"Changes of time are fickle,” Francis Day, the hard-drinking and womanising employee of the East India Company wrote in an emotional and personally delivered letter to his boss Andrew Cogan, “and if you suffer this opportunity to pass over, you shall perhaps in vain afterwards pursue the same when it is fled and gone.”
The year was 1639: the East India Company, competing with the Dutch, was eager to build a permanent settlement on the east coast, and Day was trying to hard-sell Cogan the idea of building it on a sandy strip of beach, which he had already negotiated for with the local chieftain.
The strip of beach was barely three miles away from the Portuguese settlement of San Thome, where Day had had a good time during his expeditions to scout for land — he even found himself a lover there.
The passionate grab-it-or-regret-it tone of Day's letter had its desired effect. On February 20, 1640, both Day and Cogan, dropped anchor at the appointed piece of beach after winding up business at Armagon (today known as a town called Durgarajupatnam, in Andhra Pradesh), where they had a trading post until then. On that dreary strip of sand they built a walled settlement and named it — rather grandiosely, after the patron saint of England — Fort St. George. Madraspatnam, today known as Chennai, grew out of Fort St. George.
But it is not Chennai alone that owes its existence to Fort St. George. When Day and Cogan founded Madraspatnam in February 1640, Delhi was still a medieval city that was ruled by the Mughal emperor Shah Jahan and was actually known as Shahjahanabad, while Bombay and Calcutta weren't even born. The construction of the Fort, therefore, can be considered the starting point of modern India. In other words, modern India was born out of Fort St. George.
It is a different matter that this historical fact is never celebrated — either out of ignorance or indifference. Kolkata still fondly remembers its founder Job Charnock – there is a popular shopping complex-cum-restaurant called Charnock City – but Chennai has never had a Cogan Café or a Day Dosa. In fact, much before he founded Calcutta, Charnock got his daughters baptised at St. Mary's Church in Fort St. George.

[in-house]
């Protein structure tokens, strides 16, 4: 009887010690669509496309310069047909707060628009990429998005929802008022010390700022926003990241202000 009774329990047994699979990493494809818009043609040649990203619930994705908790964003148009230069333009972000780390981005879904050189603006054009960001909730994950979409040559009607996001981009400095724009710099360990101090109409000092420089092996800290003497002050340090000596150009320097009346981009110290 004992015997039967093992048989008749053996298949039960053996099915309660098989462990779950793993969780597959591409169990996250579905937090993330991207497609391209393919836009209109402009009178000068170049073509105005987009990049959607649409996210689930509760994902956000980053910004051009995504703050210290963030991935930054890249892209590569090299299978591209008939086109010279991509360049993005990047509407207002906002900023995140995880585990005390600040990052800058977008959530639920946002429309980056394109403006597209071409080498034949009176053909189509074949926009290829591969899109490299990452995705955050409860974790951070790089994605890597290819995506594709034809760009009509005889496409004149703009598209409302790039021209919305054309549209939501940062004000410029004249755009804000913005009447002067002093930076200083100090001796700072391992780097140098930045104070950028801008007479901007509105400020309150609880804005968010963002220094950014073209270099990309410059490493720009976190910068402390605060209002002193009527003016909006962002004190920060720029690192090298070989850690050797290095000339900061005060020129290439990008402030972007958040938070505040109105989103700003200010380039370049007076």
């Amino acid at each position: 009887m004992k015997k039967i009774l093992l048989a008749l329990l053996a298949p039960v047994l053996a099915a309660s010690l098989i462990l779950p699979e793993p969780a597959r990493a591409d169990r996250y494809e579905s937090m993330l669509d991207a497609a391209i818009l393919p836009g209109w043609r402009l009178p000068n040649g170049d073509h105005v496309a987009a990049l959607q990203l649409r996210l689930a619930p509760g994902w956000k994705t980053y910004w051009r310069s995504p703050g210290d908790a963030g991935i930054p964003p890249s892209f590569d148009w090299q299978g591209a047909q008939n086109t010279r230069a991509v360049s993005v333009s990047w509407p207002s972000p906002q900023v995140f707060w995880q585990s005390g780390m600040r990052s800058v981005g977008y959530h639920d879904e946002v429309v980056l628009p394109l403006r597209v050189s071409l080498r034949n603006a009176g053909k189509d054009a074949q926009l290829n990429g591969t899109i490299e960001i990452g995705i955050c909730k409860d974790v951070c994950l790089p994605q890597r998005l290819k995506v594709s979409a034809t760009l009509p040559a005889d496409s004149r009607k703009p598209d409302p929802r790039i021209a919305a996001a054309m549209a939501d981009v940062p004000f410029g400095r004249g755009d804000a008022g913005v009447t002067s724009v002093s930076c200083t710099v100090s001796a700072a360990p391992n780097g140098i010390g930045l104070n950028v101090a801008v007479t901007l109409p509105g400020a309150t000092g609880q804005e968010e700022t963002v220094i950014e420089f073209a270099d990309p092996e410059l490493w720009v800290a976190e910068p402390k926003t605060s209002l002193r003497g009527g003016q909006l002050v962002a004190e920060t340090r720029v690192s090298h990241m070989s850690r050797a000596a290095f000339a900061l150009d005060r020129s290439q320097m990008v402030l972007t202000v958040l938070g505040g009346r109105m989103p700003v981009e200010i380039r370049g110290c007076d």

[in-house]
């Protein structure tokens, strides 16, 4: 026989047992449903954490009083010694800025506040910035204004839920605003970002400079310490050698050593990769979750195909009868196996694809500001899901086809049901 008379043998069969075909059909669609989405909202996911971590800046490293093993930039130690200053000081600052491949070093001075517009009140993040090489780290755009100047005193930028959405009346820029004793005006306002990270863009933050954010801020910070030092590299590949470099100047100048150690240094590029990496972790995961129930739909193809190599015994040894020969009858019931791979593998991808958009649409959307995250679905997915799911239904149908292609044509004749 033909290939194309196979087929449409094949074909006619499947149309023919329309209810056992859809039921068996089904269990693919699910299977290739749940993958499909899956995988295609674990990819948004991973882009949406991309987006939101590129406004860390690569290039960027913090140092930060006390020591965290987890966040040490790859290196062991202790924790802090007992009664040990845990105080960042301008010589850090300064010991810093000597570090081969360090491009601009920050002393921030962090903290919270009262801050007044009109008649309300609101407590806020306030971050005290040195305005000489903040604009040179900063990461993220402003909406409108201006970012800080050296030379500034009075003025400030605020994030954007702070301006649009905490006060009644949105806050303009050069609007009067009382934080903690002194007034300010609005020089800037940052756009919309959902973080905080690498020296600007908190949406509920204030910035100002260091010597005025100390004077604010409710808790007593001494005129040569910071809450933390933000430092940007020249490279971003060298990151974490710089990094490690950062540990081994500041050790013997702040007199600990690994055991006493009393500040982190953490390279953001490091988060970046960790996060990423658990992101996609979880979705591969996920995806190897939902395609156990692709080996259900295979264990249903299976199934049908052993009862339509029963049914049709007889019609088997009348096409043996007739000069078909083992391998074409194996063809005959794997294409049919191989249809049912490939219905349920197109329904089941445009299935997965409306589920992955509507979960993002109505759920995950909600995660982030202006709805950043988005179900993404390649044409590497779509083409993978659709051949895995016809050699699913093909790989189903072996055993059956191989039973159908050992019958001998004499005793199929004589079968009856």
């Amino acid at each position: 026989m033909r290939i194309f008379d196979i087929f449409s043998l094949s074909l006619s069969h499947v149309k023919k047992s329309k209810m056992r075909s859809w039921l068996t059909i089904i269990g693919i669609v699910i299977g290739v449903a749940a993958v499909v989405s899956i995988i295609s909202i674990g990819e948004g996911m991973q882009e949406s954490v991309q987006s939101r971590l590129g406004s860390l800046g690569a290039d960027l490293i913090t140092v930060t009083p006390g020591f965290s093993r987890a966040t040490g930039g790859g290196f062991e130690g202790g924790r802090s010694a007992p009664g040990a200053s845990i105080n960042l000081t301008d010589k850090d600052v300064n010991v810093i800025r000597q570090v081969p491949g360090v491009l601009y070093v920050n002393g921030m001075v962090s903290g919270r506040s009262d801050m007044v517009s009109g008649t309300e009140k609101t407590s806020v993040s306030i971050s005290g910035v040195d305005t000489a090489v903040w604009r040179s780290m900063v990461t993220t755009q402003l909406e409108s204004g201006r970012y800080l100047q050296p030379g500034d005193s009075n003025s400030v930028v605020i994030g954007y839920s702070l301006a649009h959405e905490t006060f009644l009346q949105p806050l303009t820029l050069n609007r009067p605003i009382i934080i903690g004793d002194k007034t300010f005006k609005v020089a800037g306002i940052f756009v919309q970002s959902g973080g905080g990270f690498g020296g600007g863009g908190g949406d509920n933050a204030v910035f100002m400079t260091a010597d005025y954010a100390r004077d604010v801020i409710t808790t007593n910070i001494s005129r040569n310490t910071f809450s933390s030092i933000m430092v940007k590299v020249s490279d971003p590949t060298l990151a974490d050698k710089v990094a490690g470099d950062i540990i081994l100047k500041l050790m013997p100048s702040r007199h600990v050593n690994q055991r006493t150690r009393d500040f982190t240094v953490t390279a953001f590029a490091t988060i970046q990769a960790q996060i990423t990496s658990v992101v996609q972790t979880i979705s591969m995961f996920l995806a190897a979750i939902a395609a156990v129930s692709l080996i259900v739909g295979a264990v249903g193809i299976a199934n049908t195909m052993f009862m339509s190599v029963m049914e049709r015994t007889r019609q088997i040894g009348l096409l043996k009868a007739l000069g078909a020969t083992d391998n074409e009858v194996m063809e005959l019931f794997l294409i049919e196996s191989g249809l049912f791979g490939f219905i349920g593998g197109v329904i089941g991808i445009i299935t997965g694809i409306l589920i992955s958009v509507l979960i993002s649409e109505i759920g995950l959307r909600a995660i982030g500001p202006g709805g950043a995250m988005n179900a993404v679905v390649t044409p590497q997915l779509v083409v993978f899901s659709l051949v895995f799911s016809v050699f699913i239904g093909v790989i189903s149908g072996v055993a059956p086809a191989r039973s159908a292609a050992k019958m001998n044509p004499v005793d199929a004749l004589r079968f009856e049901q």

The soil of Fort St. George seems to possess a lucky charm. A number of clerks and soldiers and administrators who came to serve here as non-entities got catapulted to unbelievably high positions — high enough not only to decide the destiny of India but also of Britain. During the 18th and 19th Centuries, a number of illustrious Britons, including prime ministers, commanders-in-chief, governors-general, members of Parliament and bureaucrats had one thing in common — the Fort St. George connection.
It was in the Fort that Elihu Yale made his riches, a small part of which was subsequently donated to a cash-strapped university in Connecticut, which decided to name itself after Yale in gratitude. Then there was Robert Clive, who arrived here as a clerk of the East India Company and got so depressed by the nature of his job that he decided to put a gun to his head. The gun failed to fire and Clive went on to become a “heaven-born general” and lay the foundation of the British Empire.
Similarly, Arthur Wellesley, who as a young colonel spent several months in the Fort planning (and then fighting) the war against Tipu Sultan, went on to win the most iconic battle in British history — the battle of Waterloo. Warren Hastings served in the Fort as the export warehouse-keeper before he was promoted and sent to Calcutta as India's first governor-general. The list of people who went on to be kissed by greatness after a stint in Fort St. George is long.
For 371 years, the Fort remained the seat of power in Madras. But in 2010, chief minister M. Karunanidhi decided to move out of its charmed soil — only to meet his Waterloo. He conceived a new Secretariat building on Mount Road and had it constructed in a tearing hurry so that it could be inaugurated while he was in power. One of the buildings sacrificed to make space for the new Secretariat was the 250-year-old Government House, perhaps the most precious piece of colonial heritage in the city after the Fort itself.
Eventually, Karunanidhi lost, Fort St. George won. It's gone back to being the seat of power — at least for the next five years.
Published in The Hindu MetroPlus, May 21, 2011.